2020 General Election Ups and Downs
Down ballot Dems come up short, history is made in the Auditor General’s race, plus congressional incumbents survive. All of that and more are in this week’s Ups and Downs.
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Election results keep finalizing, and there are few outstanding race calls. The following arrows deal with the conclusions we can already make. Next week’s Ups and Downs will be a continuation of races that are called in the meantime.
As of Friday, Nov. 6, here’s who has had a good election and who hasn’t in the Commonwealth.
Frank Dermody. Even if the House Democratic Minority Leader survives a reelection bid, (that he’s currently trailing) this was a devastating election for him and other state House Democrats. Entering election day, expectations were sky high with even the possibility of a majority on the table. As the dust settles one thing is already certain: Republicans will maintain their control in the House. They may even net a few seats. House leaders losing isn’t exactly novel in Pa., a la. Todd Eachus and John Perzel. But it’s something for a Dem leader to fall even as the Democratic presidential nominee is poised to carry the state is noteworthy. Even if Dermody survives, he’ll find his leadership under serious challenge. Some House Dems still murmur about Dermody’s support for the GOP reapportionment plan in 2011 and worry about a repeat in 2021.
Democrats. Forget about 2021 for a second. What a relief for the party. There’s dancing in the streets. After four years of hand-wringing and anxiety, Dems across Pa. will go to bed tonight knowing that Pa. flipped back to blue and sent native son Joe Biden to the White House and Donald Trump packing.
Down Ballot Republicans. Now back to 2021 (and 2022). Although Biden won Pa., Republicans didn’t drown in a blue wave. In fact the party is on track to gain seats. Democratic candidates largely whiffed in the suburbs despite Biden’s strong performance there. The GOP has already flipped one state Senate seat (SD-37) and has flipped two House seats thus far (HD-143 and HD-123, they lost HD-152). Trump’s loss increases the party’s odds for Governor and Senate in 2022. And if Stacy Garrity wins the Treasurer’s office, the party gains leverage in future budget fights with Gov. Wolf. For all the GOP’s wailing and gnashing of teeth about mail ballots, it looks like the deal they made in Act 77 — an end to straight ticket voting — paid off.
Tim DeFoor. A historic victory. The Dauphin County Controller won the race for Auditor General over Democrat Nina Ahmad. He is the first Republican to win this office since 1992. And notably, he is the first person of color to win a statewide row office in Pennsylvania.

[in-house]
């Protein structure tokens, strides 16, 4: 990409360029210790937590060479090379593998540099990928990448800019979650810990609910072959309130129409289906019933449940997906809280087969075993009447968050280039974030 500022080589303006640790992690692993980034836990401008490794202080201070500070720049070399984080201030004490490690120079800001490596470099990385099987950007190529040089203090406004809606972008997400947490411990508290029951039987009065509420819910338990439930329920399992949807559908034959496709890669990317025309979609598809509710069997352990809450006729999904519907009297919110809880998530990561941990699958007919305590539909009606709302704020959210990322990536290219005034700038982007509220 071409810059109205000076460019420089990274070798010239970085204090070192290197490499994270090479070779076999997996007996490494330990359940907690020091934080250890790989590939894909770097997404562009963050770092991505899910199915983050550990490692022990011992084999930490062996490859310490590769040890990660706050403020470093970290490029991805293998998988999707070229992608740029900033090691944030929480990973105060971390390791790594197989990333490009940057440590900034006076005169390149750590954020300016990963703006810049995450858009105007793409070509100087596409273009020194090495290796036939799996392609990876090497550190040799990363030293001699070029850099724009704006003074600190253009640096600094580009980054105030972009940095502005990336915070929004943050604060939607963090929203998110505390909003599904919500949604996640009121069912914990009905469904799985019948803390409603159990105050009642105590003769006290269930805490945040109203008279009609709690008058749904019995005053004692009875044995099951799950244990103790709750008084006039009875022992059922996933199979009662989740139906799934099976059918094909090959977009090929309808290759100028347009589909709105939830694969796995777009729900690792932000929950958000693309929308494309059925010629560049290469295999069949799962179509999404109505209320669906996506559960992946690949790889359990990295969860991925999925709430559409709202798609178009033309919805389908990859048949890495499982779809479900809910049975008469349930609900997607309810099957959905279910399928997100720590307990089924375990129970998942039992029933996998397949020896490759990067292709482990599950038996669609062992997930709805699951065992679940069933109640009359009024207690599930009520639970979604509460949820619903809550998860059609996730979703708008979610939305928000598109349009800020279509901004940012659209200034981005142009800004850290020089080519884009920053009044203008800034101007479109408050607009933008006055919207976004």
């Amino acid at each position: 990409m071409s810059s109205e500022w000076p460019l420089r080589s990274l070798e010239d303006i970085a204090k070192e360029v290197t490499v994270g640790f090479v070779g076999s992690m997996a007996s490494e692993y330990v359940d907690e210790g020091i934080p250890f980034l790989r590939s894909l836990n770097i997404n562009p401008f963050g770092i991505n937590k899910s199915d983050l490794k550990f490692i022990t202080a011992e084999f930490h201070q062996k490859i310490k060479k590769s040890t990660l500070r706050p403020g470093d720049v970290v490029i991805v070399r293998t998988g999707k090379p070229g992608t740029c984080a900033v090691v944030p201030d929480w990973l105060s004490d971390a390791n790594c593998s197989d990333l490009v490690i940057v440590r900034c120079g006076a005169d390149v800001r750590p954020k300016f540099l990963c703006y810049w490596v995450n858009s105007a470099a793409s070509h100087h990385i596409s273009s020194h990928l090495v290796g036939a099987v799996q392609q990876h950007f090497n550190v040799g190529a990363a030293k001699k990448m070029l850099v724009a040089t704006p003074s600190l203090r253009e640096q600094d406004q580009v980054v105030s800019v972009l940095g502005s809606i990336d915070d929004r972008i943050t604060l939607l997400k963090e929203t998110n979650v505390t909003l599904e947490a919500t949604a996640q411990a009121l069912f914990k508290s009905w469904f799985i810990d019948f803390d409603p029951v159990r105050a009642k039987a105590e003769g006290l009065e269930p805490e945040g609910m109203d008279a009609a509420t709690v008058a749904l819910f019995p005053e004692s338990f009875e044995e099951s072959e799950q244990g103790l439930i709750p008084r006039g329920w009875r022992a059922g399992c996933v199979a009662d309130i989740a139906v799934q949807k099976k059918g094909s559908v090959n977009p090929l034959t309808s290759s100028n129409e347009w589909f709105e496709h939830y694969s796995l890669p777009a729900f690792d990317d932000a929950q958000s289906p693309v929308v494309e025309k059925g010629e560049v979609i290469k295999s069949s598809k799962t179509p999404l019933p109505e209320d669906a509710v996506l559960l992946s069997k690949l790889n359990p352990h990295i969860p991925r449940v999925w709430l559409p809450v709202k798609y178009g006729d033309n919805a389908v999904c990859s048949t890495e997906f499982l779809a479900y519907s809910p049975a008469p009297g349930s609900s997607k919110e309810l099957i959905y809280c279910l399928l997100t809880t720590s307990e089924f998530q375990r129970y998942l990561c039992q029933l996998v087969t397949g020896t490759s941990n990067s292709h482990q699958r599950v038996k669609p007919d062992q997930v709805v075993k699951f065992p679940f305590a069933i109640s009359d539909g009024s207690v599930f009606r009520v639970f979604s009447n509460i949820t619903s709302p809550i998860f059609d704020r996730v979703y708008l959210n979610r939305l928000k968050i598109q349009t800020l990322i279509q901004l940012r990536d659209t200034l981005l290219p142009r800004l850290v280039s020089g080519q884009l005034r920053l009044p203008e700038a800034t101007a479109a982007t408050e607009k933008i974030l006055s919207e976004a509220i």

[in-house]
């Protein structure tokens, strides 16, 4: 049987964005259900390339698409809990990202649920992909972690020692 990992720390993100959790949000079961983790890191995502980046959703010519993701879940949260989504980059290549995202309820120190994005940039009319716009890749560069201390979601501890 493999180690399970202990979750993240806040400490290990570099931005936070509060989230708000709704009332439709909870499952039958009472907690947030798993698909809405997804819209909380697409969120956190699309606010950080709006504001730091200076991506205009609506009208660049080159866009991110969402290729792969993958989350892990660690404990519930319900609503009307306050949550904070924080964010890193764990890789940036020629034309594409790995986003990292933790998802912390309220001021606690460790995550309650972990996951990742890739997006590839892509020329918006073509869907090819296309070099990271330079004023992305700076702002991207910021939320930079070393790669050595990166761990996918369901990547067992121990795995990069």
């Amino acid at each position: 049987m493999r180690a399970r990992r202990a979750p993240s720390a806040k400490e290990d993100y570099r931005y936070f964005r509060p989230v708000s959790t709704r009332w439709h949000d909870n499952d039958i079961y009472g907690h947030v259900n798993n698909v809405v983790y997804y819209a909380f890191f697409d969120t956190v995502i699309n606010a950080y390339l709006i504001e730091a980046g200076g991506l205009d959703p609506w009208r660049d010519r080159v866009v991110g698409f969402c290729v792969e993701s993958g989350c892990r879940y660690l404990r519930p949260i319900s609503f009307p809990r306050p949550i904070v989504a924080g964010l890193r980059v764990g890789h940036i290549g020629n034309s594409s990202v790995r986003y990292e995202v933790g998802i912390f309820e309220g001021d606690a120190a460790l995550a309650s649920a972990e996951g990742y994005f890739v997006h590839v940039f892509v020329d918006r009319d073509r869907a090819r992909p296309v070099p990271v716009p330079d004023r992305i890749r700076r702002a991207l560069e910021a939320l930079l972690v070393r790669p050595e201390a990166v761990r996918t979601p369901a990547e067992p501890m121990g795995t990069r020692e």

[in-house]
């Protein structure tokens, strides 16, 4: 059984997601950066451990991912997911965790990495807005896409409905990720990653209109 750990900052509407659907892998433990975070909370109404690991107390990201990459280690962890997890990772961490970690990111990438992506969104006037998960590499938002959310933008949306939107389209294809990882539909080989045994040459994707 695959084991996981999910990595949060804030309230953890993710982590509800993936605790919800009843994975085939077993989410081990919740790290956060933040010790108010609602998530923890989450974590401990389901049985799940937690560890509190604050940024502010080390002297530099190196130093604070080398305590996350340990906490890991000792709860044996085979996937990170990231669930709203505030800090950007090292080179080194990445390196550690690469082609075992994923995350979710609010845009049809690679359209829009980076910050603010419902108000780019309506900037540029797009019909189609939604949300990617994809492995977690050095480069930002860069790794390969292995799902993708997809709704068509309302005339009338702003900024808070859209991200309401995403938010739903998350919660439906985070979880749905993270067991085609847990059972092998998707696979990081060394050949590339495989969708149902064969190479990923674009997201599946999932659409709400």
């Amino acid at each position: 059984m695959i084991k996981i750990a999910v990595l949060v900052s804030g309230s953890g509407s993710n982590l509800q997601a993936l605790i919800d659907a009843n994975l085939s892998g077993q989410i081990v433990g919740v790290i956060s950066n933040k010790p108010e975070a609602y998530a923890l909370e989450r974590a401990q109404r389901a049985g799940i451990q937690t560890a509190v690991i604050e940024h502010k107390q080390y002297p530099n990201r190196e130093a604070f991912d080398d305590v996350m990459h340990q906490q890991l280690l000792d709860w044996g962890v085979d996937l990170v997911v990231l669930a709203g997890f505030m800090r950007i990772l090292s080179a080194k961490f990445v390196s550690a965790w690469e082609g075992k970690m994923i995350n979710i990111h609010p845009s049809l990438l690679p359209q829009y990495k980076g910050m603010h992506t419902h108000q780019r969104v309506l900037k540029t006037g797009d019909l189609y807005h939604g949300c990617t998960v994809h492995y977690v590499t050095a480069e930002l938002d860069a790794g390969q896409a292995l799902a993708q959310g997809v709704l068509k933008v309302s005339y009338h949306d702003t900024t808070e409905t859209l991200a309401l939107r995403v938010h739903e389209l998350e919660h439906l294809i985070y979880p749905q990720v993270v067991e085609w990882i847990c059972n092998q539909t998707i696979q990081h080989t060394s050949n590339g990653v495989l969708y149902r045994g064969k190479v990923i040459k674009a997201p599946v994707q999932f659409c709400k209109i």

Brian Fitzpatrick. Another election in Bucks County, another Fitzpatrick victory. A Republican incumbent winning a seat in the blue-trending Philly suburbs is impressive enough, but returns show just how massive of a victory it was. With over 98% of Bucks County votes in, Fitzpatrick is running about 22,000 votes ahead of Trump. Remember the primary? A pro-Trump challenger took 1 out of every 3 votes against Fitz. It’s pretty hard to make a case today that the GOP would be better off without Fitzpatrick’s moderate brand.
Matt Cartwright. On paper, the Lackawanna County Democrat’s seat was the best opportunity for Republicans to flip a seat in the commonwealth, but once again Cartwright prevailed. In boundaries that President Donald Trump nearly carried by 10 points in 2016 (although it is unclear what the margin will be in 2020), Cartwright bested GOP challenger Jim Bognet, a former Trump administration appointee, by at least 3 points.
Malcolm Kenyatta. The Philly state Rep was an early Biden backer and one of his most vocal supporters in the country. Kenyatta hit the campaign trail for Biden in several states during the primary and even featured in an online ad for the campaign. While progressives were lining up behind other presidential hopefuls, Kenyatta supported Biden. The VP gave him a personal shoutout on the eve of the election, and Biden is the type of pol who remembers his friends.
Congressional Incumbents. While 2018’s congressional election was filled with changes as the state’s delegation evened up at 9 Democrats and 9 Republicans (largely in part due to new boundaries), the 2020 congressional primaries provide no change in the delegation. Every incumbent, Democrat and Republican, sought reelection and won another term.
TWEET OF THE WEEK
wired: also me
25 hours in, we’re all getting a little punchy here in Pennsylvania. Luckily, democracy is worth the wait. pic.twitter.com/FTsPl1Tpub
— Bob Casey Jr. (@Bob_Casey) November 5, 2020